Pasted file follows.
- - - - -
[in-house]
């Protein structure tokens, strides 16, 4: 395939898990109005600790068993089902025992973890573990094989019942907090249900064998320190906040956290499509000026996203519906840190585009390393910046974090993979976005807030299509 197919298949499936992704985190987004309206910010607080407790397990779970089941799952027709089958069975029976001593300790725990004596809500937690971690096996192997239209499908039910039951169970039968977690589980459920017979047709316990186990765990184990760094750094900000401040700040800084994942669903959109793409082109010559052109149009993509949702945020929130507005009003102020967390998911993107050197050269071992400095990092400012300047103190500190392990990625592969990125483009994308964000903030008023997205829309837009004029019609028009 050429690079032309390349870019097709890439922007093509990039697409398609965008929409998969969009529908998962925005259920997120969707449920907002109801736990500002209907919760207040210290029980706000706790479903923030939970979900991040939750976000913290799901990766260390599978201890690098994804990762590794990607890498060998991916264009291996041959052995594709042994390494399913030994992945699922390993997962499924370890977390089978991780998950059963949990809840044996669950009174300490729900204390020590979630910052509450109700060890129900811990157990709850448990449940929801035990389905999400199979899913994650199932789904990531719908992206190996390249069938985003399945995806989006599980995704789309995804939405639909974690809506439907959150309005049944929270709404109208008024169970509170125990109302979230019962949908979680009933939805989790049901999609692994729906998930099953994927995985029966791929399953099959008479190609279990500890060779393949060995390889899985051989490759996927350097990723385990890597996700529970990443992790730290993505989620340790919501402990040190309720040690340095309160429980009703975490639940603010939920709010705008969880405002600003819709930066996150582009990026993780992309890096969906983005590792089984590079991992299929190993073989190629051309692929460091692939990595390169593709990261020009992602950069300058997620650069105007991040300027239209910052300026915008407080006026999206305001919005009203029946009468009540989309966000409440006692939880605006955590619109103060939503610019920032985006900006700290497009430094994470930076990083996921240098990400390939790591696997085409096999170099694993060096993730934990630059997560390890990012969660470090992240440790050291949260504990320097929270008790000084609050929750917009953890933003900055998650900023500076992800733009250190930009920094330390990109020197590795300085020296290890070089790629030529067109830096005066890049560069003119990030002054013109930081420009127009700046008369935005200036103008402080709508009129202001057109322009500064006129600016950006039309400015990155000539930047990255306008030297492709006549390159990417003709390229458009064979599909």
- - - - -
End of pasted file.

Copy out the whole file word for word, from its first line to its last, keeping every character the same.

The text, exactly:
[in-house]
């Protein structure tokens, strides 16, 4: 395939898990109005600790068993089902025992973890573990094989019942907090249900064998320190906040956290499509000026996203519906840190585009390393910046974090993979976005807030299509 197919298949499936992704985190987004309206910010607080407790397990779970089941799952027709089958069975029976001593300790725990004596809500937690971690096996192997239209499908039910039951169970039968977690589980459920017979047709316990186990765990184990760094750094900000401040700040800084994942669903959109793409082109010559052109149009993509949702945020929130507005009003102020967390998911993107050197050269071992400095990092400012300047103190500190392990990625592969990125483009994308964000903030008023997205829309837009004029019609028009 050429690079032309390349870019097709890439922007093509990039697409398609965008929409998969969009529908998962925005259920997120969707449920907002109801736990500002209907919760207040210290029980706000706790479903923030939970979900991040939750976000913290799901990766260390599978201890690098994804990762590794990607890498060998991916264009291996041959052995594709042994390494399913030994992945699922390993997962499924370890977390089978991780998950059963949990809840044996669950009174300490729900204390020590979630910052509450109700060890129900811990157990709850448990449940929801035990389905999400199979899913994650199932789904990531719908992206190996390249069938985003399945995806989006599980995704789309995804939405639909974690809506439907959150309005049944929270709404109208008024169970509170125990109302979230019962949908979680009933939805989790049901999609692994729906998930099953994927995985029966791929399953099959008479190609279990500890060779393949060995390889899985051989490759996927350097990723385990890597996700529970990443992790730290993505989620340790919501402990040190309720040690340095309160429980009703975490639940603010939920709010705008969880405002600003819709930066996150582009990026993780992309890096969906983005590792089984590079991992299929190993073989190629051309692929460091692939990595390169593709990261020009992602950069300058997620650069105007991040300027239209910052300026915008407080006026999206305001919005009203029946009468009540989309966000409440006692939880605006955590619109103060939503610019920032985006900006700290497009430094994470930076990083996921240098990400390939790591696997085409096999170099694993060096993730934990630059997560390890990012969660470090992240440790050291949260504990320097929270008790000084609050929750917009953890933003900055998650900023500076992800733009250190930009920094330390990109020197590795300085020296290890070089790629030529067109830096005066890049560069003119990030002054013109930081420009127009700046008369935005200036103008402080709508009129202001057109322009500064006129600016950006039309400015990155000539930047990255306008030297492709006549390159990417003709390229458009064979599909």